Charlotte G's experience - using the 50/50 rule

I established my business in 2015 and since then have built a team offering a huge amount of experience working with children, including children with learning difficulties and disabilities. We now have a dedicated team of four, all of whom have various backgrounds working in schools.

Adaptable business model

I have made my childminding business work by building an adaptable business model offering a variety of services to local families. Before lockdown, I had a busy setting looking after a total of 40 children. I also took advantage of the 50/50 rule which means that childminders can operate on non-domestic premises for 50 per cent of the time. I run a before and after school club in a local hall. It’s hard work, but it means that I have different income streams and can offer a flexible and much-needed service to local families.

There is also a benefit of offering care for children across two settings. Having two different environments - a home setting and the local village hall – brings different strengths and helps children settle into two different atmospheres. I’ve found this is particular useful to help children transition into larger, busier school environments when that time comes. What’s more, we like to take the children out to enjoy practical activities, and utilising them as learning experiences.

I’ve taken a realistic approach to running the after-school club and have had to balance paying my staff a decent wage with charging a fee that is acceptable to parents. It’s difficult to know what the demand will be as we deal with each term, but I am hoping that as children go back to school more and more, parents will be keen to use my service for wraparound care.

Adaptations for Covid-19

I was open through lockdown to just two key worker children so have made changes across my setting to ensure that we are offering a safe – but still warm and welcoming – environment to children. We have put in stricter hygiene routines, removed some of the soft furnishings, and ensured that toys and resources are cleaned thoroughly. This hasn’t meant a huge change for us as I would circulate our toys anyway – keeping some out and then putting some away. It keeps it interesting for the children, and also means that I can keep on top of the enhanced cleaning regime. It’s important for my setting to still feel like a home from home - we have lots of smiles and laughter in my setting!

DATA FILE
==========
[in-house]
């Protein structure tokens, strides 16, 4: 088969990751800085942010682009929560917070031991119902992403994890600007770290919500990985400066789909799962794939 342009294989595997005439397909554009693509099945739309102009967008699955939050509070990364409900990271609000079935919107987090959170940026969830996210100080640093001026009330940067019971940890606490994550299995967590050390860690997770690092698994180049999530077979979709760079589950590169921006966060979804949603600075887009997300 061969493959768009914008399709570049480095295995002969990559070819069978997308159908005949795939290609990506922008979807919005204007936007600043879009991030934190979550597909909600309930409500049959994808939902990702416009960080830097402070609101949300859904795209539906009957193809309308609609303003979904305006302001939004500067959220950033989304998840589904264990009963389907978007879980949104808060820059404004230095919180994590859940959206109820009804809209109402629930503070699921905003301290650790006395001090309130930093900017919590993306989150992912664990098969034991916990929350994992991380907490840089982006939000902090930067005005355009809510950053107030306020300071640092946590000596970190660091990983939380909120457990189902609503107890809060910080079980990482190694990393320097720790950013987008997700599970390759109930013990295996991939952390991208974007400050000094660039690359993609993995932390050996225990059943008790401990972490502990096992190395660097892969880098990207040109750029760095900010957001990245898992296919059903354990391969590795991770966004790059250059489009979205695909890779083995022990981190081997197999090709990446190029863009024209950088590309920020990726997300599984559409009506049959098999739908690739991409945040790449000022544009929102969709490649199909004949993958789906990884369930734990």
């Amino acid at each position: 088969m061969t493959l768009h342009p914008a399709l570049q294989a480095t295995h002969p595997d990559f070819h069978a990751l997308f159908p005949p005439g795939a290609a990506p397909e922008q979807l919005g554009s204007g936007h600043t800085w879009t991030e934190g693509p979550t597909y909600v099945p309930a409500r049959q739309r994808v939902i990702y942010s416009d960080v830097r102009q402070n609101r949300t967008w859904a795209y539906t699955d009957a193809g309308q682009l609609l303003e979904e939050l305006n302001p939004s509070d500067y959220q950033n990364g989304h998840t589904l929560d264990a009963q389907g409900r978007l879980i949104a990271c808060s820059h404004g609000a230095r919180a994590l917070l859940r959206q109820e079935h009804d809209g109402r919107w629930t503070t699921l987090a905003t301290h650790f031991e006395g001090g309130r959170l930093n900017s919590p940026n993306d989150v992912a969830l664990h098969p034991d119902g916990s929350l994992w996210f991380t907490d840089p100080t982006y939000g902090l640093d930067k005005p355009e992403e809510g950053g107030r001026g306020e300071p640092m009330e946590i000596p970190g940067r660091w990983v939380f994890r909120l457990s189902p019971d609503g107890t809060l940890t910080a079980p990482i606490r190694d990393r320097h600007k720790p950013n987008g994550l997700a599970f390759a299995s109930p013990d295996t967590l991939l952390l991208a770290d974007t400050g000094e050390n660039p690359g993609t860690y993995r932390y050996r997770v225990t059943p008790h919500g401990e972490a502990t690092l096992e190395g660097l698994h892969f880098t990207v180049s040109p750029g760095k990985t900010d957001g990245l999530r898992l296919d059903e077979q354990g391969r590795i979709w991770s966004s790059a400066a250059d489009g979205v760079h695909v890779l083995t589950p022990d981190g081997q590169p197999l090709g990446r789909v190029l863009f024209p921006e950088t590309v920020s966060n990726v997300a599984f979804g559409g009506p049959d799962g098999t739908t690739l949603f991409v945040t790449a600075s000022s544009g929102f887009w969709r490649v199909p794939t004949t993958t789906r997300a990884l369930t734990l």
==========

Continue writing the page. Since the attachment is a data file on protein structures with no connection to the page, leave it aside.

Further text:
As well as running my childminding business, I work in the evenings as a coach for a local gymnastics club. We’ve been delighted to be able to welcome children back to training sessions – even though practising social distancing when you are trying to help children master complex gymnastics skills is a real challenge. But seeing them grow in confidence and strength after such a long time away from training has been so rewarding.

Planning for the future

My concerns for the future is really around how we can continue to build sustainable businesses when there is such a low rate for the funded hours we offer. I offer funded hours, but I find the rate extremely low to cover the costs of offering care. I am particularly worried about those children from lower income families. I’ve focused my business on those families – I’ve tried to keep costs down so that families on lower incomes can access my services. I think it’s so important that they can rely on reliable, high quality childcare for their children as well as the wealthier families around here. But I’m fearful as I know so many in the sector are struggling to make their businesses work. 

I also see the threat to the sector as parents don’t see us as early educators – they see us as a cost that they haven’t had to pay through lockdown. I’ve joined calls to change the name of childminder to early years educator – when we are so proud of our work as trained professionals, we need greater recognition for the work that we do.

I am not sure what the picture looks like for the coming months – we are certainly not full yet and a lot of parents still don’t know what is happening with their jobs and whether they will be returning to work. It’s a really worrying time.

But I’ve found having a flexible business model has provided me greater confidence as I look to the future. I am not just relying on one income stream, but have more opportunities to be able to sustain my business for the challenges ahead.

At the end of the day I really believe in the value of my work, and I am keeping as optimistic as I can to stay in the sector and help the children in my settings thrive – just seeing the impact I am having on those children every day gives me the energy to keep going.